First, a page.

Search found 35 matches

by nickp
16 Feb 2015, 6:28pm
Forum: Does anyone know … ?
Topic: Why is the muck on my wet rims black?
Replies: 9
Views: 1182

Re: Why is the muck on my wet rims black?

Isn't it small particles of car tyres which have a (un)healthy amount of carbon black in them?
by nickp
2 Feb 2013, 8:02am
Forum: The Tea Shop
Topic: Photographic Question
Replies: 19
Views: 1090

Re: Photographic Question

by nickp
22 Jan 2013, 2:57pm
Forum: The Tea Shop
Topic: Songs with girls names A to Z
Replies: 42
Views: 1497

Re: Songs with girls names A to Z

Henrietta - The Fratellis
by nickp
1 Dec 2012, 10:23pm
Forum: Off-road Cycling.
Topic: Pennine Bridleway on a Hybrid .... possible ?
Replies: 14
Views: 37851

Re: Pennine Bridleway on a Hybrid .... possible ?

Well in my exerience you could usefuly avoid the whole of the PBW from Uppermill through to Hebden Bridge on a hybrid. I've cycled bits of it on a hybrid with 32mm tyres, bits on a hardtail with 1.75in tyres and all of it on a full sus MTB with 2.1in tyres. After recovering from the double vision on the hybrid, I came to the conclusion that having some suspension and wide tyres was better and having a rear shock was even better! There's no doubt you COULD ride it on your hybrid but as an enjoyable exercise day after day having something in your front forks would make it bearable. And that's without considering carrying camping equipment.

Specifically? The bit from the gate above Ogden Reservoir down to the M62 viaduct going north would be uncomfortably challenging on a hybrid. Then the bit up from Hollingworth Lake and short stretches from the Halixax Road through to Summit would have you sinking in the mud. Then London Road under Stoodley Pike would be another bone shaker. I'd be impressed by anyone without suspension riding all the way down to Walsden down those single track zigzags, but then I'm not much good at that sort of thing.

I think I'd be travelling light-ish on a mountain bike and using B&Bs. If its all as good as the stretch local to me it'll be a great trip.
by nickp
24 Sep 2012, 5:23pm
Forum: The Tea Shop
Topic: Wordpress blog and PDF
Replies: 14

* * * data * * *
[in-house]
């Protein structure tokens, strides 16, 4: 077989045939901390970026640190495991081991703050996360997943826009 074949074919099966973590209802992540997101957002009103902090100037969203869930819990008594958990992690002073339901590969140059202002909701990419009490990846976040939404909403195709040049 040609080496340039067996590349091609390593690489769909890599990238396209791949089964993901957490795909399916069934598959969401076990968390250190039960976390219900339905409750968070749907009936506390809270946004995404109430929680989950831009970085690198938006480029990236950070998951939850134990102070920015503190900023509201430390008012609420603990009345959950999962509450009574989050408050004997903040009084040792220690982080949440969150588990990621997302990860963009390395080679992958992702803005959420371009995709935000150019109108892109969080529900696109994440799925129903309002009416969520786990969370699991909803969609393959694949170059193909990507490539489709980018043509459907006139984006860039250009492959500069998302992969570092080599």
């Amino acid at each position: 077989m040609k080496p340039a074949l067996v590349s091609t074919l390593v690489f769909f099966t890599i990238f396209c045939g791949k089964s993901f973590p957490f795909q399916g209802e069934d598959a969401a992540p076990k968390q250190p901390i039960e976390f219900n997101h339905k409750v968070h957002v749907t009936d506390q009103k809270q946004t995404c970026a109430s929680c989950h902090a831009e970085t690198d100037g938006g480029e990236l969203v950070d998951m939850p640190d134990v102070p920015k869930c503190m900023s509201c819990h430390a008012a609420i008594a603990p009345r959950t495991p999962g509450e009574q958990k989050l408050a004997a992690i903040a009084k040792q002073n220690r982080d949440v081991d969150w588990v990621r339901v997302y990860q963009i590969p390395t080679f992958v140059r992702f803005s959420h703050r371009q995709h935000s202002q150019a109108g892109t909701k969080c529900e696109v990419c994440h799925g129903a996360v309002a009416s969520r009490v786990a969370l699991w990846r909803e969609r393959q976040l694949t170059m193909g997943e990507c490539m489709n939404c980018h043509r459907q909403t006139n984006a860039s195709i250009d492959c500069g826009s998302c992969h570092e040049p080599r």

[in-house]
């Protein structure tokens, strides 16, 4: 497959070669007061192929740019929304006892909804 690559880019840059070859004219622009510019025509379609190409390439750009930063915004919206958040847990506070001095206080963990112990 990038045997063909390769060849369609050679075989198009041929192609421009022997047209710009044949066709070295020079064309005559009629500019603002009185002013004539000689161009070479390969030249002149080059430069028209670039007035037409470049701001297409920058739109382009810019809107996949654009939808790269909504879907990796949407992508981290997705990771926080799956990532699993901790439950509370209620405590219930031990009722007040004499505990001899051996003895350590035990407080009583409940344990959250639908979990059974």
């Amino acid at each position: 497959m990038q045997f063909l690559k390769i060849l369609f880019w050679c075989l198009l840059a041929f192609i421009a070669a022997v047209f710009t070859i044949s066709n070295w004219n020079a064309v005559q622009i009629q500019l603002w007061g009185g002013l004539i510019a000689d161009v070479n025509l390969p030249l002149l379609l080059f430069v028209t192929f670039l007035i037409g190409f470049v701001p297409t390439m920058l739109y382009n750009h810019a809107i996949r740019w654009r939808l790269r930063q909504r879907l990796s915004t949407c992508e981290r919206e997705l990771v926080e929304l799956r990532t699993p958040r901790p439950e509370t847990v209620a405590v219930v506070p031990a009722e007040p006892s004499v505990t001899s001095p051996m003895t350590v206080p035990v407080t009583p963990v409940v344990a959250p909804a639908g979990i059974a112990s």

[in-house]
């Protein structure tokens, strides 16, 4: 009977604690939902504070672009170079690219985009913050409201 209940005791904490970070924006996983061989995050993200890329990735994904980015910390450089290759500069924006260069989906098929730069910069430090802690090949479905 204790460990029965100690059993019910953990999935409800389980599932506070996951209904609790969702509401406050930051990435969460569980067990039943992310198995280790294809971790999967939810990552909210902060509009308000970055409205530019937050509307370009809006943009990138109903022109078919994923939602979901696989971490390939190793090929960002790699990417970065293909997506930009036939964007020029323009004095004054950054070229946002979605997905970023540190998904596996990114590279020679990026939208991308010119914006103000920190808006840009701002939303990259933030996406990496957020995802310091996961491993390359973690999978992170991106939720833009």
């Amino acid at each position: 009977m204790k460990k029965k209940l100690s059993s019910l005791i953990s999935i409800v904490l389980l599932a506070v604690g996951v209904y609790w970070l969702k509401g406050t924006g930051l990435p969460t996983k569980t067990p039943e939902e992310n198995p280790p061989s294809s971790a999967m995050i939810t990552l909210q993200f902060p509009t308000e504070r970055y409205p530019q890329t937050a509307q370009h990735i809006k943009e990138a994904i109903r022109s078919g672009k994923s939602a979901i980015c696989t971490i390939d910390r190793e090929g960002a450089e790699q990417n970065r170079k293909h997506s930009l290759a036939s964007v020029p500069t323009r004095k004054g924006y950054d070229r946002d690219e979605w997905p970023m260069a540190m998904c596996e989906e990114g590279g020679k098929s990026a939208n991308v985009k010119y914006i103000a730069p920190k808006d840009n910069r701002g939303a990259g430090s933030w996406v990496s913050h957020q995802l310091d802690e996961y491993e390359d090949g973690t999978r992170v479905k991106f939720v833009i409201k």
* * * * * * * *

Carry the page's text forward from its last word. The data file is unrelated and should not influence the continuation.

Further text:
Views: 8989

Re: Wordpress blog and PDF

Well, I've just uploaded a PDF file to a test WP.com site and inserted it into a Post using the upload Media icon. You get a link in the resulting Post which if you click will download the PDf file to your browser. If you've got the Acrobat plugin in your browser you can read the file. If not, I guess you will be prompted to either open or save the file. Is this what you wanted?
by nickp
8 Aug 2012, 9:00am
Forum: The Tea Shop
Topic: Cycling Survey - My dissertation - Please complete
Replies: 29
Views: 10993

Re: Cycling Survey - My dissertation - Please complete

Q13: 13. Existing provision for cyclists in terms of dedicated, segregated cycle paths, shared cycle paths, designated cycle lanes on roads is perfectly adequate.

Perfectly adequate: does this mean "I am satisfied with the current arrangements" or "The current arrangements stink and we don't need any more" .....?

Bit of a loaded question isn't it?
by nickp
26 Feb 2012, 9:58am
Forum: The Tea Shop
Topic: The furthest you have seen on a clear day
Replies: 33
Views: 7217

Re: The furthest you have seen on a clear day

http://www.viewfinderpanoramas.org/panoramas/WAL/FAMAU.GIF is a great site. This link shows you the view from Moel Famau in the Clywd hills with the Lakes and Bowland clearly visible. There's a whole bunch of other panoramas too on the site.
by nickp
25 Feb 2012, 9:29am
Forum: The Tea Shop
Topic: The furthest you have seen on a clear day
Replies: 33
Views: 7217

Re: The furthest you have seen on a clear day

I took this picture last February on Dog Hill up above Oldham looking West-ish. Fine view of Fiddlers Ferry power station. Larger version at http://www.flickr.com/photos/65978326@N07/6009665042/sizes/l/in/photostream/
IMG_1322-600.jpg

Then I started looking more closely at the hills at the right hand end that are barely visible in the murk. Blowing the image up to full size you can clearly make out the sharp east ridge of Tryfan over 90 miles away (and the edge of Snowdon in the clouds, and the Carnedds on the right).
IMG_1322.jpg

This triggered an interesting discussion on one of the climbing forums, the upshot of which was that seeing things 90 miles away was pretty commonplace but folk would get excited with views of over 100 miles.
by nickp
8 Jan 2012, 9:10am
Forum: Bikes & Bits – Technical section
Topic: Electrical derailleurs
Replies: 59
Views: 2608

Re: Electrical derailleurs

reohn2 wrote:Cables,good and simple.

Cables? What, mechanical cables? I was envisaging an entirely wireless connection between the Gear Changing Unit (GCU) and the OnRoad Bike Management System controller (ORBMS). In fact, you'd probably implement wifi and offer the option to offload the ORBMS to an iPad mounted on the handlebars (or Bike Directional Management System - BDMS). You really would get an app for that! This then opens up all sorts of opportunities for the user - full screen GPS which would report back the gradient of the current road and match the gearing accordingly. The GPS would also interract with the BDMS for the complete hands-off experience - no more of that fiddly steering business.